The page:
The run via tender from Isla Grande to the marina was only 3 miles, but it was a LONG 3 miles. The wind came up unexpectedly, and we were caught in the tender in very confused seas. I wanted to turn back, but realistically, we had gone too far. We had to just do what we could to stay safe.

When we arrived at the marina entrance, I could see waves breaking on both sides of the entrance, and a swell going into the entrance. I was reluctant to attempt entering the marina, but in we went. The entrance channel to the marina is only a quarter mile long, but felt longer. I had asked for, and received, permission to enter on the tender while dredging was active. The “wave” at the entrance represented no problem for the tender, but navigating around the dredge put me into water only a couple feet deep. I was worried about how Sans Souci, with its 7 foot draft would do.

Once through the entrance, the water was dead-calm. The turbulent world outside was forgotten immediately. Instead we found ourselves in a beautiful modern marina, surrounded by a wide variety of fantastic looking restaurants, marine stores, convenience stores, etc. We had planned a couple more nights at anchor, but almost immediately everyone said “Let’s move the boat here tomorrow!” We took the tender to the fuel dock, filled it, and then started walking to the harbormaster’s office.

As we were walking we passed a “No swimming” sign, with a drawing of a crocodile. A few moments later, we saw a crocodile swimming amongst the boats! I asked about the crocodiles and heard several different stories ranging from “Don’t worry,” to “Keep your dog off the dock or it will be eaten.” I’m not sure what the truth is, but we’ll be carrying Shelby until we do.

The marina staff was amazing. Elsa, the harbor master was incredible to work with. She arranged for us to arrive in the marina earlier than our reservation, offered to help track down a rental car, gave restaurant reservations, and then when I mentioned our insane tender ride to the marina, she suggested we park the tender in front of her office overnight, and take a water taxi back to the boat. It took us less than a second to say “yes”. I asked about the channel depth coming into the marina, and Elsa said that the channel was dredged to 8’ at low tide. This would work just fine for Sans Souci.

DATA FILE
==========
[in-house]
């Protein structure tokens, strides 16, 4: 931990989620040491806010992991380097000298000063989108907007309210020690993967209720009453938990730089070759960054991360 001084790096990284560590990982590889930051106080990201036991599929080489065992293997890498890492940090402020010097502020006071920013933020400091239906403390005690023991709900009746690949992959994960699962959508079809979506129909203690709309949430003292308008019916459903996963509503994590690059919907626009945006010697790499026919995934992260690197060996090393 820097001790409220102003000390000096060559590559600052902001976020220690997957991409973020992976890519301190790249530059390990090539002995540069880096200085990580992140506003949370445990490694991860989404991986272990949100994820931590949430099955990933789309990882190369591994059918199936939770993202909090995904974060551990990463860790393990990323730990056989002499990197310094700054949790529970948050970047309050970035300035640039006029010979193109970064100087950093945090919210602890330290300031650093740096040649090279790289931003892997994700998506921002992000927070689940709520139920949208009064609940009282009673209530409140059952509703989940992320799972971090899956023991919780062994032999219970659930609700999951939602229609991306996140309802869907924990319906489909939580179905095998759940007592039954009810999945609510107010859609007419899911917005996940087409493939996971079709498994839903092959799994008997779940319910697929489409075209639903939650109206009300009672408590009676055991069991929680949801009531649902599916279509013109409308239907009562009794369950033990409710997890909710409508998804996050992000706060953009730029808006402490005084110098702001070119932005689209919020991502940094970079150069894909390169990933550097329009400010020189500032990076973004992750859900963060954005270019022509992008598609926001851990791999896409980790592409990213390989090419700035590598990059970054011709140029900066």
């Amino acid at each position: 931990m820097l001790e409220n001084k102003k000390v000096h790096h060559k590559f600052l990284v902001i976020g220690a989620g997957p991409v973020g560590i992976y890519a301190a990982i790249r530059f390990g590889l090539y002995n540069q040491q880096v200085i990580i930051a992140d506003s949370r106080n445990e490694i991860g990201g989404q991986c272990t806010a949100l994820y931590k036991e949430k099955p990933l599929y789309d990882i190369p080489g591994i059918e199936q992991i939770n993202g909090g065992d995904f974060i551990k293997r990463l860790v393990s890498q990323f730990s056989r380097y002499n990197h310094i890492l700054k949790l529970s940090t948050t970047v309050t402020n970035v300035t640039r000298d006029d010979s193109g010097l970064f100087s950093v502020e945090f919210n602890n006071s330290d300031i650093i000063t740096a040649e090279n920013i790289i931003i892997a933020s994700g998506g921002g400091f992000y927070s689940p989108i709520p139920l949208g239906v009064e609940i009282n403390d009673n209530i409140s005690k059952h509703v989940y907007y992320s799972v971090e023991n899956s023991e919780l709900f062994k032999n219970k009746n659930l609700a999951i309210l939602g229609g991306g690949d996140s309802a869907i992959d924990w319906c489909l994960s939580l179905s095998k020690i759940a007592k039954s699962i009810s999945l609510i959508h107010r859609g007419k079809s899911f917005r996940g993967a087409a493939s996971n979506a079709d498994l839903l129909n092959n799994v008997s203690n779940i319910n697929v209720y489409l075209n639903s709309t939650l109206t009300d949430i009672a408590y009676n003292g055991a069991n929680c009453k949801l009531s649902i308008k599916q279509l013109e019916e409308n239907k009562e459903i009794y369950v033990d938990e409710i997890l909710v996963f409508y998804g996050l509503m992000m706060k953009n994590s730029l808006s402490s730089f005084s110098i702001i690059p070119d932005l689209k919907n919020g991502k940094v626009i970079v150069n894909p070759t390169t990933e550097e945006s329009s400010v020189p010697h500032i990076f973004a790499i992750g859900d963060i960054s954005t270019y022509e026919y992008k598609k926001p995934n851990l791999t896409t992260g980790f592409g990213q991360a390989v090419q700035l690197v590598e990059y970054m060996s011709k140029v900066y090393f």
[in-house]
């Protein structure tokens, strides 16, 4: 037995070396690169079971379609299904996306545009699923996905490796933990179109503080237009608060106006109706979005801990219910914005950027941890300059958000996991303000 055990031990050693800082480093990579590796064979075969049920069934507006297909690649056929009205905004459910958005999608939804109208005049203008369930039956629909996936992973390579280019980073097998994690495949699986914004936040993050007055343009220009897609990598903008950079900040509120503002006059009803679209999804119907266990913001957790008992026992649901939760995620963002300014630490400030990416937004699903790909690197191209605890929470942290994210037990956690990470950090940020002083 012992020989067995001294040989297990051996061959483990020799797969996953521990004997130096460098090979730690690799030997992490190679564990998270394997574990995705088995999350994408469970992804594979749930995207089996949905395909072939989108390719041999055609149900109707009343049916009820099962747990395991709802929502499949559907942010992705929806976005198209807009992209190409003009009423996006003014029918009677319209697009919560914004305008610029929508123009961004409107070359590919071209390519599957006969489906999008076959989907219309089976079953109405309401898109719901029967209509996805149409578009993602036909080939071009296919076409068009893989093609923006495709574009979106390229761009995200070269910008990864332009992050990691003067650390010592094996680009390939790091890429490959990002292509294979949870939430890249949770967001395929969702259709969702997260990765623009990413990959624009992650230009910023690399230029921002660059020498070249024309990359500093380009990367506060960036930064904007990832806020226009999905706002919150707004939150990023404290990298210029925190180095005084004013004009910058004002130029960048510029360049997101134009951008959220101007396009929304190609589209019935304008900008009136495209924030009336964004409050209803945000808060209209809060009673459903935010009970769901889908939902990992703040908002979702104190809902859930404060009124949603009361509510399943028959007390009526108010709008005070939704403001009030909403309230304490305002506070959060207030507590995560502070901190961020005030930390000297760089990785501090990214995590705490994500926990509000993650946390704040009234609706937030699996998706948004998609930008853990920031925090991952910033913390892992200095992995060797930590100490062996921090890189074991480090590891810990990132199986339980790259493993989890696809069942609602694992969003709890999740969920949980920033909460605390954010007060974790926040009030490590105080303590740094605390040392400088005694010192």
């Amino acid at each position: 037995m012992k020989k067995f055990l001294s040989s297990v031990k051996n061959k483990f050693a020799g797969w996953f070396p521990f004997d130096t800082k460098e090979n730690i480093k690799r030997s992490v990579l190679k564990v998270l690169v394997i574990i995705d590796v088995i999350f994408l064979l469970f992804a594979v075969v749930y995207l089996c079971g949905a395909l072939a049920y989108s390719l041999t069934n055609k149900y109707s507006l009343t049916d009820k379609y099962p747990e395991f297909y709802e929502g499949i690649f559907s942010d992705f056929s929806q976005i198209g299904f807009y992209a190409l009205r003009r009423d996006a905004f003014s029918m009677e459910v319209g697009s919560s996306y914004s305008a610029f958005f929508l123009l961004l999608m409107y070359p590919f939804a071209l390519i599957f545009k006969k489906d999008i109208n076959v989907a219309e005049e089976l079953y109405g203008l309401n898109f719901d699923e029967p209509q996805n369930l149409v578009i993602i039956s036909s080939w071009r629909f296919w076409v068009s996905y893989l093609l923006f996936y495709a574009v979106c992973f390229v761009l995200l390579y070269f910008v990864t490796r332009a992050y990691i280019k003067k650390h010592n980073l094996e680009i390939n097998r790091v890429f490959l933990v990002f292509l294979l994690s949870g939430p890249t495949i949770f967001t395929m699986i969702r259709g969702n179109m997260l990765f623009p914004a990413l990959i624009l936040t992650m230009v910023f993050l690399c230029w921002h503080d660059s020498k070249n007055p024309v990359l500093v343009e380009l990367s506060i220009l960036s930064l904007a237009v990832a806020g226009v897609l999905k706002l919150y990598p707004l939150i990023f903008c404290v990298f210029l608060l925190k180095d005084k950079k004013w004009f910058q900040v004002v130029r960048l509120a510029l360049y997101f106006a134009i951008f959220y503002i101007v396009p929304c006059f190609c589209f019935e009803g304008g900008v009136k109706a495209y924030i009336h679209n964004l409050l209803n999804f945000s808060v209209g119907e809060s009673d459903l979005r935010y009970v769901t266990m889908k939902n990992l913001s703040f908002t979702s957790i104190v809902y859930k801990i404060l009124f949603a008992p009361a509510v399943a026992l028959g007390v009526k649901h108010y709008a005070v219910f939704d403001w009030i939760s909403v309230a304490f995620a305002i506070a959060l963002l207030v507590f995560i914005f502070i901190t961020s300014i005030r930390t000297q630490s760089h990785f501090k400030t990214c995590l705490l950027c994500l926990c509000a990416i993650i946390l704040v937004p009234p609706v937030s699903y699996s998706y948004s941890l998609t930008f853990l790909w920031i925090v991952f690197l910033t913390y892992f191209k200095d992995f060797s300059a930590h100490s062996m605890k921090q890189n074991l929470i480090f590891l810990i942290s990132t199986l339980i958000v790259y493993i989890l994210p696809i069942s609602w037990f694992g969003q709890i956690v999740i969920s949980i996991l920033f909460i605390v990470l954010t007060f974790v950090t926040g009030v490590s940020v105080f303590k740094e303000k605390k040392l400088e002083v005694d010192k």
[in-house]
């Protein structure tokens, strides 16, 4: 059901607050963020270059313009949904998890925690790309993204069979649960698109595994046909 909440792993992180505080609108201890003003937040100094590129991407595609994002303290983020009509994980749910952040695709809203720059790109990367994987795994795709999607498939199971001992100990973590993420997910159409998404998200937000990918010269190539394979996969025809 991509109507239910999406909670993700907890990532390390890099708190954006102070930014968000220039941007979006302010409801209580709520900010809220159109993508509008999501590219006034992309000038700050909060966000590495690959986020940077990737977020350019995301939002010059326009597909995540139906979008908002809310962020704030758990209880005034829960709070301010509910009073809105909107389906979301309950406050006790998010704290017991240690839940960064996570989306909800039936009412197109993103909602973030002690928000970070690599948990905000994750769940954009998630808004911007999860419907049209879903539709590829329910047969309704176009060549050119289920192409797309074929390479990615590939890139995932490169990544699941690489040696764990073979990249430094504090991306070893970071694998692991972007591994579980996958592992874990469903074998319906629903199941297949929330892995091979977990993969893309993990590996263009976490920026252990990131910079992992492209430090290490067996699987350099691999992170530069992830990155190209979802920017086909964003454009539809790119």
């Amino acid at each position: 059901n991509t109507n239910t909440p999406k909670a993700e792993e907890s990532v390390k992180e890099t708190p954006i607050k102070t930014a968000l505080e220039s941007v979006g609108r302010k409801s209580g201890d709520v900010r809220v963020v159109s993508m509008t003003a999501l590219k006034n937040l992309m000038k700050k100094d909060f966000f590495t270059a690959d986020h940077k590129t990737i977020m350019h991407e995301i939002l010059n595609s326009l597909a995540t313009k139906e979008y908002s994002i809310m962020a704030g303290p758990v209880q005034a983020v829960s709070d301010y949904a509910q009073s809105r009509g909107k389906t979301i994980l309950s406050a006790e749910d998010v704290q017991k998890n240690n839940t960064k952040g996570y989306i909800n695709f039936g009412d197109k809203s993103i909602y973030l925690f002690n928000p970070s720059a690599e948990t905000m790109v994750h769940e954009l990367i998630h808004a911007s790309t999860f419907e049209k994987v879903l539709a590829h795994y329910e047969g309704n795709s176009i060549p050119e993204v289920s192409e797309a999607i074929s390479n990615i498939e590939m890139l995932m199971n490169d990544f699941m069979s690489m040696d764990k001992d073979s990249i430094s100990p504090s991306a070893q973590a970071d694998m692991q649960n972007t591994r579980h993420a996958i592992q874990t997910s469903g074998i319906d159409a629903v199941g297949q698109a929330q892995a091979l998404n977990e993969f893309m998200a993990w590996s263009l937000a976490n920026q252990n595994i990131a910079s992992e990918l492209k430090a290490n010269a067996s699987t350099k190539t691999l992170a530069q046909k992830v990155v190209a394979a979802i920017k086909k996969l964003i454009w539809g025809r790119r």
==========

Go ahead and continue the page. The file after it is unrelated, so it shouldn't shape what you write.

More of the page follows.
It was a sad evening on Sans Souci, because we knew this was our last night at anchor for nearly two weeks. We will be at Marina Ixtapa until March 1st, when we begin the next leg of our journey south.

Entering the marina with Sans Souci was anti-climactic. The seas had calmed, and I was able to sit at the entrance and watch two other boats enter before trying myself. There was still a swell coming into the marina that I had to “surf” but aside from needing to do some quick steering as I entered the channel, this was a non-issue. In a few minutes we were inside the marina and all was well. We had had a tougher time entering on the tender than on Sans Souci!

Our first day in the marina was a rough one. We’ve been fighting problems with our shore power converter on Sans Souci (the “Atlas” system) and I spent the day on the phone with Atlas as they walked me through swapping in various spares, without success. The final result was that an Atlas technician is going to have to fly here. Dean (our guest) took on another challenge while I was battling the Atlas. Sans Souci was refusing to connect to the marina’s wifi, and we couldn’t figure if it was a hardware or software issue. I suspected it was a bad wire. While I was messing with the Atlas, Dean traced wires and resolved the problem.

By dinner time we were ready for a little luxury. Both Roberta and I made the comment that the marina had a very European feel, and I mean that in a good way. There are a lot of large expensive power boats here, and the marina is lined with nice restaurants. We had the best meal of our trip thus far, and as you can see above – so did Shelby (our dog). The people at the next table seemed quite unhappy that Shelby was admitted to the restaurant, but Shelby didn’t seem to mind. Over dinner, our guests, Dean and Ingrid, commented a bit on how this trip has compared to cruising they did last year in the Sea of Cortez (the area between the northern coast of mainland Mexico and Baja). We’ve had nothing but good experiences: Calm warm weather, nice marinas, great restaurants, good anchorages, etc. They said that once they were north of La Paz, there was essentially nothing but high winds and desert landscape. They almost rejected our invitation to come along with us, based on their experience in the Sea of Cortez, but would now be back. That’s it for this update. Your email follows….

Thank you,

Ken Williams Sans Souci,

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Credits     |     Video produced by: Rock Steady Media     |     Teletype photo: Arnold Reinhold     |     PDP-11 photo: Trammell Hudson